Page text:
Review of: “Jar” by Daylight
For fans of: Nirvana, Title Fight, Basement, and Hum
Rating: 3.7 out of 5
In the modern age of music, nothing seems more appealing to the masses than a magical force known as “nostalgia.” Vinyl records are now far more popular than ever, bands that have been inactive for decades are randomly reforming and releasing new music, and even boy bands are making a comeback thanks to the United Kingdom’s infamous “One Direction.”
People are left wondering, “Is it the ‘90s all over again?” The answer is, “Yeah, pretty much.”
Daylight is a very interesting band from Doylestown, Pa., that could be considered a poster-child for “‘90s throwback music.” They originally formed in 2009 as a pop punk band.
Their first official release, “Sinking,” was a fun record with a very melodic, poppy, optimistic, and catchy sound. With each release after “Sinking,” the band’s sound seemed to aggressively lose its optimism and tread into darker territory. Similar to other pop punk acts such as Title Fight or Basement, Daylight slowly transformed into a grunge band.
Flash forward to 2013. Daylight has just released their first official full-length LP, simply titled “Jar.” The album was released through Run For Cover Records.
From the moment the opening track, “Sponge,” begins, it becomes clear that “Jar” is the record that all of Daylight’s previous efforts were building up to. The subtle transition from pop punk to alternative/grunge is now complete, and there’s even some ‘90s-era emo sprinkled in.
Up until now, all of Daylight’s releases have been five songs or less. While this record may not have many instant gems, such as “Damp” and “Hungry at a Funeral” off their “The Difference In Good and Bad Dreams” 7-inch released last year, it manages to keep the listener’s full attention from start to finish.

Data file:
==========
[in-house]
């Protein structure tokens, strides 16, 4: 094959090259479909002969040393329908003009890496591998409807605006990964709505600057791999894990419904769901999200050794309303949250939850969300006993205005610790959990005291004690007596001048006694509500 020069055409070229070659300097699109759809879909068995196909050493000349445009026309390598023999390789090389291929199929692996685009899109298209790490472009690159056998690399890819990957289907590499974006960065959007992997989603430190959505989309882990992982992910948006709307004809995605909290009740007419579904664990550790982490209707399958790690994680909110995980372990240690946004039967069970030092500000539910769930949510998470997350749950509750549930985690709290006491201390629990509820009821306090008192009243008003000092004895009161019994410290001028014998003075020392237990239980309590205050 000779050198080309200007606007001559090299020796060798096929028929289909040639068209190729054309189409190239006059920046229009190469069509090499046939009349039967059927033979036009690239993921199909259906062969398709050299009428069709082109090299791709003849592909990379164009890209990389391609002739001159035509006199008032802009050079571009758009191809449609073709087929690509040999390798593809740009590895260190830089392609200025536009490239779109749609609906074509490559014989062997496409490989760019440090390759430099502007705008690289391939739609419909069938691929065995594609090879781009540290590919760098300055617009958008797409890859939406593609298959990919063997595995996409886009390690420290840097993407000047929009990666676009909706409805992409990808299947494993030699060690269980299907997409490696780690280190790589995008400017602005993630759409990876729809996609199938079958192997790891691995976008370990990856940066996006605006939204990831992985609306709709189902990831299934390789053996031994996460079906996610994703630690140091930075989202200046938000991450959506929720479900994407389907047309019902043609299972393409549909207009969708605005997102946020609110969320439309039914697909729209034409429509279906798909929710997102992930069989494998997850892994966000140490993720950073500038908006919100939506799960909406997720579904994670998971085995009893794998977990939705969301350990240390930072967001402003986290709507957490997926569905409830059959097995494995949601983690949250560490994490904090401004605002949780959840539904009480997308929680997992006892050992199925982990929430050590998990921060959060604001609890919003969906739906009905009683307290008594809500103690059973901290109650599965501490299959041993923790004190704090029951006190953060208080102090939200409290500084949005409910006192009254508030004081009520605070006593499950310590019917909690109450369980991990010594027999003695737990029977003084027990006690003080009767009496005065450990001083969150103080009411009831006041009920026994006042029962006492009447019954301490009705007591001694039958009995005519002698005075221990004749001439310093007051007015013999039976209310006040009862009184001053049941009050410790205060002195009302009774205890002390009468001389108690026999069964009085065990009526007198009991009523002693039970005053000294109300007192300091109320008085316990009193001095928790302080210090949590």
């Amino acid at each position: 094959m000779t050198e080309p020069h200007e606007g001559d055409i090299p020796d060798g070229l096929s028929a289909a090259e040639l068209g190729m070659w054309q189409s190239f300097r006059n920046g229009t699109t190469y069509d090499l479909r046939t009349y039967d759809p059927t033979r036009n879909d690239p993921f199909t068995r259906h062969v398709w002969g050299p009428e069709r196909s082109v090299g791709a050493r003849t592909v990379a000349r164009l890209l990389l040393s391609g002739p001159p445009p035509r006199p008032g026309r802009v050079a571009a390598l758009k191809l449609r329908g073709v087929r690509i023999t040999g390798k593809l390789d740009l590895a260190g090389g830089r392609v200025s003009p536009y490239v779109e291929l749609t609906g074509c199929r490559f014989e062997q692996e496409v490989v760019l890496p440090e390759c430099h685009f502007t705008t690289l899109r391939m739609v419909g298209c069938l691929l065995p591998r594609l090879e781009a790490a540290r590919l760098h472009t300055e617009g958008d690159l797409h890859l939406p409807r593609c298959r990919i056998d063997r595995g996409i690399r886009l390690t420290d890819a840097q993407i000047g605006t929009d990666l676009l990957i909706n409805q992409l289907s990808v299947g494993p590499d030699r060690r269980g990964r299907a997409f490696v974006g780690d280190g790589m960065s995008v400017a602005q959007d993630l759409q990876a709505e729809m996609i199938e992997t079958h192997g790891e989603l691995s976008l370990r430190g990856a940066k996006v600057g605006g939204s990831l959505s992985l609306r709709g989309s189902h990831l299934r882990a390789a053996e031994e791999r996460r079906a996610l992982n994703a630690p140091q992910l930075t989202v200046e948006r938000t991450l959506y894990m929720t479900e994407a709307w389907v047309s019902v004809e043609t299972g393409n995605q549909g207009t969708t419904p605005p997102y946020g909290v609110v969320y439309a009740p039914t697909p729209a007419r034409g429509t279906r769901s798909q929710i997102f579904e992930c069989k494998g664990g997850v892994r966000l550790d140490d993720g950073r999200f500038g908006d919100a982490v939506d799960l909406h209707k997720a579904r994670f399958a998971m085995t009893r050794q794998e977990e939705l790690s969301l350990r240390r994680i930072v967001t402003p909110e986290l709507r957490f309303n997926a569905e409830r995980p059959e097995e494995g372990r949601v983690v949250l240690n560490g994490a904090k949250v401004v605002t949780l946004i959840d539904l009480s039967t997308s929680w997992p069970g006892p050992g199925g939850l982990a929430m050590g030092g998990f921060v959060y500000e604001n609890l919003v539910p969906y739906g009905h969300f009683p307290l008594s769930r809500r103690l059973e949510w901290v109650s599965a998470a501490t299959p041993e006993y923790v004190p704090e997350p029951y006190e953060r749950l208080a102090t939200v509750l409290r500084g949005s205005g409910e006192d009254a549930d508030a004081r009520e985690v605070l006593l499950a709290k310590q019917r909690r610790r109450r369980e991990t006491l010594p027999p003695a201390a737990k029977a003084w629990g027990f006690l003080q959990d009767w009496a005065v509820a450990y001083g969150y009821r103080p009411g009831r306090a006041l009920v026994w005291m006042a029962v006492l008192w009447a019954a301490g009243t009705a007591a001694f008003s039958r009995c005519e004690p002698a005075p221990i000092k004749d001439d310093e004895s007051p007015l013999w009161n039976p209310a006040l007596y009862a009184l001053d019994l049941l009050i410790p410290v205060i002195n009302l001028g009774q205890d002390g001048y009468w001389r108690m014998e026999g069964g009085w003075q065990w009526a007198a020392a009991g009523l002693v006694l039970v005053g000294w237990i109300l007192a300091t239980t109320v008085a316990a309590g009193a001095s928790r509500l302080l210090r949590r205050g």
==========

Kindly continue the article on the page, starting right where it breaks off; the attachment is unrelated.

The shared guitar-work and vocal duties between Taylor Madison and Jake Clarke truly shine throughout “Jar.” While the vocals may seem different than past releases, they have never been more passionate. Songs such as “Crawl” and “Knew” keep listeners’ attention by keeping things fast and fun and are spread perfectly throughout the record. The new record also contains a slow, beautiful, clean ballad titled “A Hole in the Ground,” which will please fans of their previous 7-inch.
The album concludes with the album’s single “In On It,” which leads into the five-minute closer “Around the Rail.”
“In On It” stands out as the catchiest song on the record.It delivers a vibe that is meant to be a “tip-of-the-hat” to alternative grunge and seems barren of the elements of their older work. The catchy hooks and upbeat take on the alternative grunge genre will make listeners think of post-grunge bands such as Puddle of Mudd. While this may sound like a bad thing, Daylight does it right.
“Around the Rail” serves as the perfect album closer, with a long buildup and intense ending. Overall, “Jar” has a perfect opener, a perfect closer, and nothing but buildup in between to keep the listener interested in what’s next.
In conclusion, although it may seem trendy and almost expected for modern-day pop punk bands to experiment with nostalgic sounds, as I’ve said before: Daylight does it right.
From start to finish, “Jar” feels like a roller coaster ride back to the early ’90s, when Nirvana rose to popularity. While it may not be the band’s strongest release to date, it holds its own on every track.
“Jar” has already been released digitally. Physical copies will hit stores on April 30. Check out the stream of “Jar” on Daylight’s bandcamp page.